Catholicism also furthered African culture through the practice of the Sabbath. The church had enough control over Latin American society to prevent anyone from working their slaves on Sunday, and of course the many slaves owned by the church could not work either.31 This Sunday off gave slaves the opportunity to work on their all-important land, and while eking out an existence posed nearly insurmountable difficulty, some Africans even earned enough from their fields to buy their own freedom. The Sunday off also set a precedent for Africans to request additional days off, such as Friday and Saturday.32
While the ultimate responsibility for the longevity of African culture goes to the perseverence of the Africans themselves, these two fundamental attributes of plantation slavery—the longevity of the slave trade and the Catholic intervention—played a heavy role in seeping African culture into Latin America today. However, Amerindians did not only affect Africans by creating the slave-labor-vacuum into which Africans fell. Their struggles to maintain their own cultural heritage sometimes competed with African subsistence, as sometimes Amerindians would enslave Africans or use them as bargaining chips to gain freedoms from conquistadors. On the other hand, sometimes Amerindians directly helped Africans establish their own communities. As mentioned before, Africans could flee to Amerindian communities,33 creating a unique opportunity for cultural blending that surely contributed to the mindset with which modern Latin Americans view their mixed heritage. Thornton describes Amerindian relations with Africans thusly:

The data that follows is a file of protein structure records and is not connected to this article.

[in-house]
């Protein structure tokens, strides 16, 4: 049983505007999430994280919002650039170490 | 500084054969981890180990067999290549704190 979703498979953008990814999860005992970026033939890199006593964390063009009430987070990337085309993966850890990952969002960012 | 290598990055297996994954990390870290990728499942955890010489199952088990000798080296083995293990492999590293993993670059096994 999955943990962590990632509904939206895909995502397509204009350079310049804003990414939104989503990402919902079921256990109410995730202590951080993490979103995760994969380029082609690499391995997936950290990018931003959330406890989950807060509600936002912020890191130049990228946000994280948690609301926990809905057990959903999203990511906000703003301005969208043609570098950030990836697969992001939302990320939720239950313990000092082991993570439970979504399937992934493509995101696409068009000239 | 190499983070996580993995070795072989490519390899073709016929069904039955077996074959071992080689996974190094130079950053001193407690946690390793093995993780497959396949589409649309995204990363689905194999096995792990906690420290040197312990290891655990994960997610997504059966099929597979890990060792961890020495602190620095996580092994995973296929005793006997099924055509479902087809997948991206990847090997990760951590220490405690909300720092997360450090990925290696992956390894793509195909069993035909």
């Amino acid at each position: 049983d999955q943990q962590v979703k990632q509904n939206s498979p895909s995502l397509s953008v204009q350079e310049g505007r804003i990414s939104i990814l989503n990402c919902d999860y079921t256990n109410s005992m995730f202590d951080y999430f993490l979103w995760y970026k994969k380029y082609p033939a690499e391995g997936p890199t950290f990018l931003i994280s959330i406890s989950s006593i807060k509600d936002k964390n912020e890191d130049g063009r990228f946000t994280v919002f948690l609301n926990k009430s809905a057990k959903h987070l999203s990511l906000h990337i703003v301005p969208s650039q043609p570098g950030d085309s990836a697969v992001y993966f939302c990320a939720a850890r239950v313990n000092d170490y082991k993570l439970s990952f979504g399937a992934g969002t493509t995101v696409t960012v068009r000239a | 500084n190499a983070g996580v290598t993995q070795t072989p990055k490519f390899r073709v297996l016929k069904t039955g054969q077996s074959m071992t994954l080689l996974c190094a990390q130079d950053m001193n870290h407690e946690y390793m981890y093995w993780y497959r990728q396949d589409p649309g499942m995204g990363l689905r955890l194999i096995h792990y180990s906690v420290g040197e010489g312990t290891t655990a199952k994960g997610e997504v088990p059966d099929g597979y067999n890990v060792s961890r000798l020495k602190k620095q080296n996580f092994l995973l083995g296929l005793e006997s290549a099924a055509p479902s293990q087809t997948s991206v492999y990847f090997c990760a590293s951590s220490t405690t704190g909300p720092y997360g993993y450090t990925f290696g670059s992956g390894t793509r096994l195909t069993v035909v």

“Runaways seeking aid in the native societies did not always find a good reception. Native American attitudes towards helping runaway slaves depended on many factors, including the structures of the Native American societies themselves, their relations with the Europeans, and the goals of their leaders. Sometimes these converged to help runaways; sometimes they contributed to the destruction of runaway communities or to runaways being returned to their masters.”34
European attitudes towards Amerindians, then, were not alone in shaping how African culture would survive in the New World: Amerindian attitudes towards Africans also played a significant role.
Those Amerindian attitudes had some root in the African role in the conquest. A 1539 play pitted African actors, led by a black king and queen, against Amerindian actors representing primitive wildmen. As Matthew Restall explains, certainly this would have reminded Amerindians of African roles in the conquest, and would have fired up African pride at the often over-looked military prowess of real-life dark-skinned conquistadors. Significantly, the play also would have hearkened back to the rebel black king executed in Mexico city only a few years earlier.35 Because many Amerindian groups supported the European conquest against other groups, some Amerindians at least would have seen black rebels as disrupting a desirable status quo. Amerindians viewed Africans sometimes as allies against Europeans and sometimes as conquistadors, but always as foreigners. Amerindians who lived as second-class citizens after the Toledo reforms would most likely have resented zealous black conquistadors such as Juan Valiente just like they resented any other conquistador; his rise to encomendero36 despite enslavement by Europeans would not likely have elicited much sympathy from them. The rare black encomendero would not have been the only bad memory Amerindians had of black conquest: early European expeditions only included dozens of Africans, but later conquests featured entire armies of American-born African soldiers, trained by Europeans to put down Amerindian revolts and to conquer new territories.37 The Amerindians opposing Europeans would never have forgotten the hundreds of Africans bearing down on them alongside sometimes merely dozens of whites. Small wonder, then, that Amerindians did not always view Africans as allies against European infarction.